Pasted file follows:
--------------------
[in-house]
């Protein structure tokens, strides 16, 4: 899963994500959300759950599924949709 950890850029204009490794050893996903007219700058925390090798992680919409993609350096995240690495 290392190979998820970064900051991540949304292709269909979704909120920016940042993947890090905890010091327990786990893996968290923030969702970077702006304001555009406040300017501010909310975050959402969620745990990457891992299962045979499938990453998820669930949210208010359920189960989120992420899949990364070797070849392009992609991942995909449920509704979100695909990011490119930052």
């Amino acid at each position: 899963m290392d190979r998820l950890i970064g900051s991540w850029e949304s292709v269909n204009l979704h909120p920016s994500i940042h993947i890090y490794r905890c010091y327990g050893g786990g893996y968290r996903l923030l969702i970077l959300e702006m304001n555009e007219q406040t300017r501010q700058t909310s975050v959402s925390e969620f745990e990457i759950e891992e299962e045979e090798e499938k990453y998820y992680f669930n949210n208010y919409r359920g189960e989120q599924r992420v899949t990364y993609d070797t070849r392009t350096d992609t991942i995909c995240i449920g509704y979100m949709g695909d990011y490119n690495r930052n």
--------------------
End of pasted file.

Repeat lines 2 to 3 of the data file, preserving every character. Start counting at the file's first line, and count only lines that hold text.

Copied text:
């Protein structure tokens, strides 16, 4: 899963994500959300759950599924949709 950890850029204009490794050893996903007219700058925390090798992680919409993609350096995240690495 290392190979998820970064900051991540949304292709269909979704909120920016940042993947890090905890010091327990786990893996968290923030969702970077702006304001555009406040300017501010909310975050959402969620745990990457891992299962045979499938990453998820669930949210208010359920189960989120992420899949990364070797070849392009992609991942995909449920509704979100695909990011490119930052």
């Amino acid at each position: 899963m290392d190979r998820l950890i970064g900051s991540w850029e949304s292709v269909n204009l979704h909120p920016s994500i940042h993947i890090y490794r905890c010091y327990g050893g786990g893996y968290r996903l923030l969702i970077l959300e702006m304001n555009e007219q406040t300017r501010q700058t909310s975050v959402s925390e969620f745990e990457i759950e891992e299962e045979e090798e499938k990453y998820y992680f669930n949210n208010y919409r359920g189960e989120q599924r992420v899949t990364y993609d070797t070849r392009t350096d992609t991942i995909c995240i449920g509704y979100m949709g695909d990011y490119n690495r930052n």